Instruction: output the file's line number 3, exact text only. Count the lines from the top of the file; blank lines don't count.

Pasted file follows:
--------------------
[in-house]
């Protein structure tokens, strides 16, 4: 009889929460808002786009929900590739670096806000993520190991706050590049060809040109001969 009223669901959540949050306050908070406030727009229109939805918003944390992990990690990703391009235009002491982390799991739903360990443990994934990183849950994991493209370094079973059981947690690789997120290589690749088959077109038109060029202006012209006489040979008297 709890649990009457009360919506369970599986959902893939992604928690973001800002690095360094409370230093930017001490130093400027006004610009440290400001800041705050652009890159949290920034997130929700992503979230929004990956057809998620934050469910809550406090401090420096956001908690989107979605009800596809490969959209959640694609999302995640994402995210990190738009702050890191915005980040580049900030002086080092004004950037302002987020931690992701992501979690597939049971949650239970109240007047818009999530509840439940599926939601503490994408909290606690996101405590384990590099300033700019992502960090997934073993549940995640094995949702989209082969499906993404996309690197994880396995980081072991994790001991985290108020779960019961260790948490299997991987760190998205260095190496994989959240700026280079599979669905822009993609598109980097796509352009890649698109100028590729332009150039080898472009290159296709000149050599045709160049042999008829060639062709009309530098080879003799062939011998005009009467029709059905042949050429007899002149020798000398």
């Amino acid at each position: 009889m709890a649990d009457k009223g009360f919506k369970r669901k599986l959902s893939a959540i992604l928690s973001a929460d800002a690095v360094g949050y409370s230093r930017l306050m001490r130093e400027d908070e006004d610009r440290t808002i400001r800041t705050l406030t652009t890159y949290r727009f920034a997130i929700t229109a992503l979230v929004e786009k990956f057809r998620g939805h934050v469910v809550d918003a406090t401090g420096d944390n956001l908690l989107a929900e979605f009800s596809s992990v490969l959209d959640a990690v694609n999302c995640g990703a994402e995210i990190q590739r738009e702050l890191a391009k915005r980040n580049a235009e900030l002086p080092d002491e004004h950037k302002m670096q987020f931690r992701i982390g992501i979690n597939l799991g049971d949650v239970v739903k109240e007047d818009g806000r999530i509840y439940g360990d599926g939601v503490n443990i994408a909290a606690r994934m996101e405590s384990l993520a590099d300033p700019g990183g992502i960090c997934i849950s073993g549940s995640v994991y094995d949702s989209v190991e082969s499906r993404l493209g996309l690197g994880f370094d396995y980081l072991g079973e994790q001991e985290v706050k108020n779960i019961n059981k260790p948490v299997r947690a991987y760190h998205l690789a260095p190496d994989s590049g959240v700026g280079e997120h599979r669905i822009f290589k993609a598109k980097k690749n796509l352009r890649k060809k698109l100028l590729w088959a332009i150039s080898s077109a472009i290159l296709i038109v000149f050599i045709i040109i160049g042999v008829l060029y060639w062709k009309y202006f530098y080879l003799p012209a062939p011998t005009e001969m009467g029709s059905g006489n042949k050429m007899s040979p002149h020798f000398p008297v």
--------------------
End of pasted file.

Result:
């Amino acid at each position: 009889m709890a649990d009457k009223g009360f919506k369970r669901k599986l959902s893939a959540i992604l928690s973001a929460d800002a690095v360094g949050y409370s230093r930017l306050m001490r130093e400027d908070e006004d610009r440290t808002i400001r800041t705050l406030t652009t890159y949290r727009f920034a997130i929700t229109a992503l979230v929004e786009k990956f057809r998620g939805h934050v469910v809550d918003a406090t401090g420096d944390n956001l908690l989107a929900e979605f009800s596809s992990v490969l959209d959640a990690v694609n999302c995640g990703a994402e995210i990190q590739r738009e702050l890191a391009k915005r980040n580049a235009e900030l002086p080092d002491e004004h950037k302002m670096q987020f931690r992701i982390g992501i979690n597939l799991g049971d949650v239970v739903k109240e007047d818009g806000r999530i509840y439940g360990d599926g939601v503490n443990i994408a909290a606690r994934m996101e405590s384990l993520a590099d300033p700019g990183g992502i960090c997934i849950s073993g549940s995640v994991y094995d949702s989209v190991e082969s499906r993404l493209g996309l690197g994880f370094d396995y980081l072991g079973e994790q001991e985290v706050k108020n779960i019961n059981k260790p948490v299997r947690a991987y760190h998205l690789a260095p190496d994989s590049g959240v700026g280079e997120h599979r669905i822009f290589k993609a598109k980097k690749n796509l352009r890649k060809k698109l100028l590729w088959a332009i150039s080898s077109a472009i290159l296709i038109v000149f050599i045709i040109i160049g042999v008829l060029y060639w062709k009309y202006f530098y080879l003799p012209a062939p011998t005009e001969m009467g029709s059905g006489n042949k050429m007899s040979p002149h020798f000398p008297v």